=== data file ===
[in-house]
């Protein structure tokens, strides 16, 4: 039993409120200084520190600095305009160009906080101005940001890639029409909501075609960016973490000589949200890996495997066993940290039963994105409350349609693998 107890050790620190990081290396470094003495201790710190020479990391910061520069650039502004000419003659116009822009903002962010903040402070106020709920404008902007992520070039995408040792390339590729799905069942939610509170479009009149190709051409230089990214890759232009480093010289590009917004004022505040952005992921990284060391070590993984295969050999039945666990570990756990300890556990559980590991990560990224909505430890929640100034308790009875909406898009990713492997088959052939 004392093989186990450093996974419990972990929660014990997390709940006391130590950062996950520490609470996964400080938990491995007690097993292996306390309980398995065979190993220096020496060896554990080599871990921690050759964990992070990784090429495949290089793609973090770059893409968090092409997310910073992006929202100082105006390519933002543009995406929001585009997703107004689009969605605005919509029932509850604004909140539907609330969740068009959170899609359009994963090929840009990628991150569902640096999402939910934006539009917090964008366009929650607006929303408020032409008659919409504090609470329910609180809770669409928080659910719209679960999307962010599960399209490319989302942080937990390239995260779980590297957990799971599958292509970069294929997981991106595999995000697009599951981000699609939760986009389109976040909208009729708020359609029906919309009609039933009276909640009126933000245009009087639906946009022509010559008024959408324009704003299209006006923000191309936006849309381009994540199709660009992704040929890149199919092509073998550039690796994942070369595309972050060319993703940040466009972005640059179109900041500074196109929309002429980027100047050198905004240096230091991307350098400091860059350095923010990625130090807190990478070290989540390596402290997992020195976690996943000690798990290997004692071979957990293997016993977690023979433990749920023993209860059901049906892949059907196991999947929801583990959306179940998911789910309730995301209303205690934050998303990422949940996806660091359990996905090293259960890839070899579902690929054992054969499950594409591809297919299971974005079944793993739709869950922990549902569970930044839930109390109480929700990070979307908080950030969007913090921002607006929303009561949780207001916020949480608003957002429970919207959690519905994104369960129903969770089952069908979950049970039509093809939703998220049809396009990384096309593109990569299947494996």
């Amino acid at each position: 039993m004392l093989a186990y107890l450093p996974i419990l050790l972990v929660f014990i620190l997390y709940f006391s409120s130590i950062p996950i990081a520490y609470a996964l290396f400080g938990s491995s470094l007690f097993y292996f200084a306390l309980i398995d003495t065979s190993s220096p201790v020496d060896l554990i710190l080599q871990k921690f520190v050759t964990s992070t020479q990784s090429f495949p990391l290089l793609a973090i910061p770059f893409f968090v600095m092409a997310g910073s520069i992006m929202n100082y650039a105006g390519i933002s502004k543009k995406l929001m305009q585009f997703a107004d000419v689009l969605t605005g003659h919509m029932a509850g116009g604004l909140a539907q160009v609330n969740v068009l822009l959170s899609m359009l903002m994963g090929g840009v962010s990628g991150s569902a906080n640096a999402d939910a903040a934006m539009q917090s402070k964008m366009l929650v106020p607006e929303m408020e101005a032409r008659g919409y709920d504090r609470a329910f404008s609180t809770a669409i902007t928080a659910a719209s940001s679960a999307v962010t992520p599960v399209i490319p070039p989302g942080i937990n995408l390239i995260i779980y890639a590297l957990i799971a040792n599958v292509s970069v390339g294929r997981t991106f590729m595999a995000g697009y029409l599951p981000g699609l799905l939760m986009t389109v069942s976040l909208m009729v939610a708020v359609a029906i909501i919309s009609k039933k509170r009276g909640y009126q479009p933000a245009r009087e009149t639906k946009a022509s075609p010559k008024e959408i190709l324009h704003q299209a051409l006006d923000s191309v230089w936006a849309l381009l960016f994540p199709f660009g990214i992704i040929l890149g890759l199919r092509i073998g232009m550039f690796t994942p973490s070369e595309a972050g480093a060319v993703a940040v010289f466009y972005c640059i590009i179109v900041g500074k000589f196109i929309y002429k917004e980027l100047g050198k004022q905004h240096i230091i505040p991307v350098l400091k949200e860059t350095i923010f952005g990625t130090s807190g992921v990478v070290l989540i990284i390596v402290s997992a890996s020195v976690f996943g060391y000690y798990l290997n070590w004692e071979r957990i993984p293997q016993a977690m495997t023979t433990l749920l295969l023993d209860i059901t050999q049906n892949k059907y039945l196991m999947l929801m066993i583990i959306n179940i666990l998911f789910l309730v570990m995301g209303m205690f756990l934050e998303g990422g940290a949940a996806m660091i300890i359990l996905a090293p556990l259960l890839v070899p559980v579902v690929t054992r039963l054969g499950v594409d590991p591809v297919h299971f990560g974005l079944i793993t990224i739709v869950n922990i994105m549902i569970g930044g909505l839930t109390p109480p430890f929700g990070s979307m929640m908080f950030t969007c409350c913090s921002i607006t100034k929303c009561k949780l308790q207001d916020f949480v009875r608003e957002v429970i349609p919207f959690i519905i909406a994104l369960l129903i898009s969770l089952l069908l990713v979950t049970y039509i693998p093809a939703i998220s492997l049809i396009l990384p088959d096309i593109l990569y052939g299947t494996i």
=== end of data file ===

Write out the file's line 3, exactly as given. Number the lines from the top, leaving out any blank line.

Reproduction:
């Amino acid at each position: 039993m004392l093989a186990y107890l450093p996974i419990l050790l972990v929660f014990i620190l997390y709940f006391s409120s130590i950062p996950i990081a520490y609470a996964l290396f400080g938990s491995s470094l007690f097993y292996f200084a306390l309980i398995d003495t065979s190993s220096p201790v020496d060896l554990i710190l080599q871990k921690f520190v050759t964990s992070t020479q990784s090429f495949p990391l290089l793609a973090i910061p770059f893409f968090v600095m092409a997310g910073s520069i992006m929202n100082y650039a105006g390519i933002s502004k543009k995406l929001m305009q585009f997703a107004d000419v689009l969605t605005g003659h919509m029932a509850g116009g604004l909140a539907q160009v609330n969740v068009l822009l959170s899609m359009l903002m994963g090929g840009v962010s990628g991150s569902a906080n640096a999402d939910a903040a934006m539009q917090s402070k964008m366009l929650v106020p607006e929303m408020e101005a032409r008659g919409y709920d504090r609470a329910f404008s609180t809770a669409i902007t928080a659910a719209s940001s679960a999307v962010t992520p599960v399209i490319p070039p989302g942080i937990n995408l390239i995260i779980y890639a590297l957990i799971a040792n599958v292509s970069v390339g294929r997981t991106f590729m595999a995000g697009y029409l599951p981000g699609l799905l939760m986009t389109v069942s976040l909208m009729v939610a708020v359609a029906i909501i919309s009609k039933k509170r009276g909640y009126q479009p933000a245009r009087e009149t639906k946009a022509s075609p010559k008024e959408i190709l324009h704003q299209a051409l006006d923000s191309v230089w936006a849309l381009l960016f994540p199709f660009g990214i992704i040929l890149g890759l199919r092509i073998g232009m550039f690796t994942p973490s070369e595309a972050g480093a060319v993703a940040v010289f466009y972005c640059i590009i179109v900041g500074k000589f196109i929309y002429k917004e980027l100047g050198k004022q905004h240096i230091i505040p991307v350098l400091k949200e860059t350095i923010f952005g990625t130090s807190g992921v990478v070290l989540i990284i390596v402290s997992a890996s020195v976690f996943g060391y000690y798990l290997n070590w004692e071979r957990i993984p293997q016993a977690m495997t023979t433990l749920l295969l023993d209860i059901t050999q049906n892949k059907y039945l196991m999947l929801m066993i583990i959306n179940i666990l998911f789910l309730v570990m995301g209303m205690f756990l934050e998303g990422g940290a949940a996806m660091i300890i359990l996905a090293p556990l259960l890839v070899p559980v579902v690929t054992r039963l054969g499950v594409d590991p591809v297919h299971f990560g974005l079944i793993t990224i739709v869950n922990i994105m549902i569970g930044g909505l839930t109390p109480p430890f929700g990070s979307m929640m908080f950030t969007c409350c913090s921002i607006t100034k929303c009561k949780l308790q207001d916020f949480v009875r608003e957002v429970i349609p919207f959690i519905i909406a994104l369960l129903i898009s969770l089952l069908l990713v979950t049970y039509i693998p093809a939703i998220s492997l049809i396009l990384p088959d096309i593109l990569y052939g299947t494996i």